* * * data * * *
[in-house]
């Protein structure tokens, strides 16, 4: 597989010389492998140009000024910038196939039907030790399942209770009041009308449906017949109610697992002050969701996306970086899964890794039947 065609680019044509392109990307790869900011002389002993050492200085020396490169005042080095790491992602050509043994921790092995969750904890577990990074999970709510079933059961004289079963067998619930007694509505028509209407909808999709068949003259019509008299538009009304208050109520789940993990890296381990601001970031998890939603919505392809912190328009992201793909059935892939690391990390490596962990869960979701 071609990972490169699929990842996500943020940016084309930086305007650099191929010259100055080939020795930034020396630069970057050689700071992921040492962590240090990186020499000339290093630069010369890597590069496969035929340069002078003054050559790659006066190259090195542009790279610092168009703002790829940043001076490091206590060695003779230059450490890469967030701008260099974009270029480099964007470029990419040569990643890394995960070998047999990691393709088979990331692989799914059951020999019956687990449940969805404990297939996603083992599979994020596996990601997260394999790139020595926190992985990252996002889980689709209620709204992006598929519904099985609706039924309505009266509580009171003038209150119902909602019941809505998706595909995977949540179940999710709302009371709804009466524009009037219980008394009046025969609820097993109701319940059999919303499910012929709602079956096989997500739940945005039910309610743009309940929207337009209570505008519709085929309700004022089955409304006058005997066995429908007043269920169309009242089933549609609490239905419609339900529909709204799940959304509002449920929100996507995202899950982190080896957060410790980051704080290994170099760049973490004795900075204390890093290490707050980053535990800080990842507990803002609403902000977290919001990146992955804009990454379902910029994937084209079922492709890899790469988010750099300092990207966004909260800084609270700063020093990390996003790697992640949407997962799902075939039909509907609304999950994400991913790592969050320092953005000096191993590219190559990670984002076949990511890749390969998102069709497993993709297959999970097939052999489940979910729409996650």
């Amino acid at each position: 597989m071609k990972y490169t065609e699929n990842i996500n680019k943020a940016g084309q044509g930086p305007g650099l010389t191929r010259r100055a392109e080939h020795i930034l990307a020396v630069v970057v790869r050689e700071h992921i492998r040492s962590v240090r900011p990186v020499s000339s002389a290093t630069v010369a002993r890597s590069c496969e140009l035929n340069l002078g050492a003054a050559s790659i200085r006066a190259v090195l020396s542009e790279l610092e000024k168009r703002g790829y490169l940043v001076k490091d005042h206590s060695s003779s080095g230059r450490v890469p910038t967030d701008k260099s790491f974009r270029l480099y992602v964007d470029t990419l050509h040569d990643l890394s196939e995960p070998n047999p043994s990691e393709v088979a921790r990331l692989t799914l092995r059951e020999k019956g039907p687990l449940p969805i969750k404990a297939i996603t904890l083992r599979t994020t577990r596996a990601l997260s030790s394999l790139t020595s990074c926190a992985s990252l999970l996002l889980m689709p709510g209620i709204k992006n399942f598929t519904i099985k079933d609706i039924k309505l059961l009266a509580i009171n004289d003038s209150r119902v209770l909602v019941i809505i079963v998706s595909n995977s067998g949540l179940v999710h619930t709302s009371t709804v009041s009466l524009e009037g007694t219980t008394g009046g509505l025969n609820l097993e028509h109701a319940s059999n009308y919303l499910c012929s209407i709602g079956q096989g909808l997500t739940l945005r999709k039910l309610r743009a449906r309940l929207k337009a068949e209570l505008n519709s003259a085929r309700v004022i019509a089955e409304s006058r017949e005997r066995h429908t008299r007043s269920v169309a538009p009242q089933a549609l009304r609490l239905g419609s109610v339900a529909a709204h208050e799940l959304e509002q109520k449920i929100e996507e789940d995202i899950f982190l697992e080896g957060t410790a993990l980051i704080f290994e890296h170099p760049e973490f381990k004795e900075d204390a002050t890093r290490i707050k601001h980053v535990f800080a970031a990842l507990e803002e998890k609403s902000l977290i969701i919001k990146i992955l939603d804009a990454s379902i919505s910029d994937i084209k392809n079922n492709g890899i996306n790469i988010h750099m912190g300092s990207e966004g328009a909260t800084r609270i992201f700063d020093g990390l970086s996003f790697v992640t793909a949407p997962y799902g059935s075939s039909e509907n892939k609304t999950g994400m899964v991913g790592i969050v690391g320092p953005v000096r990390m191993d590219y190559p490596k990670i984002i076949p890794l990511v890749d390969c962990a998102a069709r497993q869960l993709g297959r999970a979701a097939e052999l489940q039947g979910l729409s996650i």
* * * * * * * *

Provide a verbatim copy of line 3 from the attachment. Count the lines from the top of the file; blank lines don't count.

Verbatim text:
């Amino acid at each position: 597989m071609k990972y490169t065609e699929n990842i996500n680019k943020a940016g084309q044509g930086p305007g650099l010389t191929r010259r100055a392109e080939h020795i930034l990307a020396v630069v970057v790869r050689e700071h992921i492998r040492s962590v240090r900011p990186v020499s000339s002389a290093t630069v010369a002993r890597s590069c496969e140009l035929n340069l002078g050492a003054a050559s790659i200085r006066a190259v090195l020396s542009e790279l610092e000024k168009r703002g790829y490169l940043v001076k490091d005042h206590s060695s003779s080095g230059r450490v890469p910038t967030d701008k260099s790491f974009r270029l480099y992602v964007d470029t990419l050509h040569d990643l890394s196939e995960p070998n047999p043994s990691e393709v088979a921790r990331l692989t799914l092995r059951e020999k019956g039907p687990l449940p969805i969750k404990a297939i996603t904890l083992r599979t994020t577990r596996a990601l997260s030790s394999l790139t020595s990074c926190a992985s990252l999970l996002l889980m689709p709510g209620i709204k992006n399942f598929t519904i099985k079933d609706i039924k309505l059961l009266a509580i009171n004289d003038s209150r119902v209770l909602v019941i809505i079963v998706s595909n995977s067998g949540l179940v999710h619930t709302s009371t709804v009041s009466l524009e009037g007694t219980t008394g009046g509505l025969n609820l097993e028509h109701a319940s059999n009308y919303l499910c012929s209407i709602g079956q096989g909808l997500t739940l945005r999709k039910l309610r743009a449906r309940l929207k337009a068949e209570l505008n519709s003259a085929r309700v004022i019509a089955e409304s006058r017949e005997r066995h429908t008299r007043s269920v169309a538009p009242q089933a549609l009304r609490l239905g419609s109610v339900a529909a709204h208050e799940l959304e509002q109520k449920i929100e996507e789940d995202i899950f982190l697992e080896g957060t410790a993990l980051i704080f290994e890296h170099p760049e973490f381990k004795e900075d204390a002050t890093r290490i707050k601001h980053v535990f800080a970031a990842l507990e803002e998890k609403s902000l977290i969701i919001k990146i992955l939603d804009a990454s379902i919505s910029d994937i084209k392809n079922n492709g890899i996306n790469i988010h750099m912190g300092s990207e966004g328009a909260t800084r609270i992201f700063d020093g990390l970086s996003f790697v992640t793909a949407p997962y799902g059935s075939s039909e509907n892939k609304t999950g994400m899964v991913g790592i969050v690391g320092p953005v000096r990390m191993d590219y190559p490596k990670i984002i076949p890794l990511v890749d390969c962990a998102a069709r497993q869960l993709g297959r999970a979701a097939e052999l489940q039947g979910l729409s996650i």